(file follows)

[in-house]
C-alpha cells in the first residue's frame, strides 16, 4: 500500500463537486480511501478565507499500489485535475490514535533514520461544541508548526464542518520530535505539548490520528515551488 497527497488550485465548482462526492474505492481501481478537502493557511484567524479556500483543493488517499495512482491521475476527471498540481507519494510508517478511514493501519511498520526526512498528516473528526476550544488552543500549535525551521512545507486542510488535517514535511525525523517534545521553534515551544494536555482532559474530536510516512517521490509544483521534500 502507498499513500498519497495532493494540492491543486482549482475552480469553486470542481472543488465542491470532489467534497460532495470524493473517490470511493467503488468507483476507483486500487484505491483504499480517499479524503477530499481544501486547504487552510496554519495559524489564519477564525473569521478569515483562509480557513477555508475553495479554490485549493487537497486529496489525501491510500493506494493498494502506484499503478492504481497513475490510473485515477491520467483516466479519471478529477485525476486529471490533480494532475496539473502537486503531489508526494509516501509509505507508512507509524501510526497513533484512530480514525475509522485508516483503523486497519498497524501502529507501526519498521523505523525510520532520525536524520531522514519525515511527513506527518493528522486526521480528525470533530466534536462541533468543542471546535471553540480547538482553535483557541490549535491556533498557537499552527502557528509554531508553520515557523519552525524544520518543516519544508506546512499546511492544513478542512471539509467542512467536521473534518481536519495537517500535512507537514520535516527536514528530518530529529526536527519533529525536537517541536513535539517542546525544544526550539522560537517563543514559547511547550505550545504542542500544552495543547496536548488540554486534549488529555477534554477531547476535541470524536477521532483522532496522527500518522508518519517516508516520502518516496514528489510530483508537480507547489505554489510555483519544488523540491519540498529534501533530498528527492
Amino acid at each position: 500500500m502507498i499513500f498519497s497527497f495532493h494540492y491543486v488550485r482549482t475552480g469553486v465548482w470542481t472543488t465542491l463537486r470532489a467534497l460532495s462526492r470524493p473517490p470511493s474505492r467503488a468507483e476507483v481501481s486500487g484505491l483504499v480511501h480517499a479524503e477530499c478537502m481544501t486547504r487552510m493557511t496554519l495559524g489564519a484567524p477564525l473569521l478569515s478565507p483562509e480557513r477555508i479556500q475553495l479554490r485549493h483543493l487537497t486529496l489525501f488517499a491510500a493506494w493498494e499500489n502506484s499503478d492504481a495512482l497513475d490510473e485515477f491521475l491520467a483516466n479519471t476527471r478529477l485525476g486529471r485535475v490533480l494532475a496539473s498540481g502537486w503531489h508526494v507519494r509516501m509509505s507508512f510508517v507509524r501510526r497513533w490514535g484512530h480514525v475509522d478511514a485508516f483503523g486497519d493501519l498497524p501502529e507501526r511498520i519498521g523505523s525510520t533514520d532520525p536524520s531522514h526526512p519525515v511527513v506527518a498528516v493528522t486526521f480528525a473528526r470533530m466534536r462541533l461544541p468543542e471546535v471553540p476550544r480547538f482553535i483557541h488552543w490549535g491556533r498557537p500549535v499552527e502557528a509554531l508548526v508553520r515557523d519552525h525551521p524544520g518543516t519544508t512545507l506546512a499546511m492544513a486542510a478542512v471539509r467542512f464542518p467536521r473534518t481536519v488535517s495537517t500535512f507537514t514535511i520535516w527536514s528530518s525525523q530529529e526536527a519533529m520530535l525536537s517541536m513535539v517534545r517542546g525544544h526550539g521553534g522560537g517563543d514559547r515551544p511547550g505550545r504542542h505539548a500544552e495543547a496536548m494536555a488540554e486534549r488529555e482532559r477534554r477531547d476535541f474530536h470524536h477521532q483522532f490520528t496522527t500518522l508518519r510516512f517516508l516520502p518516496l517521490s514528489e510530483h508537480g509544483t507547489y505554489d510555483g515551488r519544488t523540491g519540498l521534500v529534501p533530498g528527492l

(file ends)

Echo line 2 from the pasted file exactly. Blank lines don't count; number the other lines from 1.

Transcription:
C-alpha cells in the first residue's frame, strides 16, 4: 500500500463537486480511501478565507499500489485535475490514535533514520461544541508548526464542518520530535505539548490520528515551488 497527497488550485465548482462526492474505492481501481478537502493557511484567524479556500483543493488517499495512482491521475476527471498540481507519494510508517478511514493501519511498520526526512498528516473528526476550544488552543500549535525551521512545507486542510488535517514535511525525523517534545521553534515551544494536555482532559474530536510516512517521490509544483521534500 502507498499513500498519497495532493494540492491543486482549482475552480469553486470542481472543488465542491470532489467534497460532495470524493473517490470511493467503488468507483476507483486500487484505491483504499480517499479524503477530499481544501486547504487552510496554519495559524489564519477564525473569521478569515483562509480557513477555508475553495479554490485549493487537497486529496489525501491510500493506494493498494502506484499503478492504481497513475490510473485515477491520467483516466479519471478529477485525476486529471490533480494532475496539473502537486503531489508526494509516501509509505507508512507509524501510526497513533484512530480514525475509522485508516483503523486497519498497524501502529507501526519498521523505523525510520532520525536524520531522514519525515511527513506527518493528522486526521480528525470533530466534536462541533468543542471546535471553540480547538482553535483557541490549535491556533498557537499552527502557528509554531508553520515557523519552525524544520518543516519544508506546512499546511492544513478542512471539509467542512467536521473534518481536519495537517500535512507537514520535516527536514528530518530529529526536527519533529525536537517541536513535539517542546525544544526550539522560537517563543514559547511547550505550545504542542500544552495543547496536548488540554486534549488529555477534554477531547476535541470524536477521532483522532496522527500518522508518519517516508516520502518516496514528489510530483508537480507547489505554489510555483519544488523540491519540498529534501533530498528527492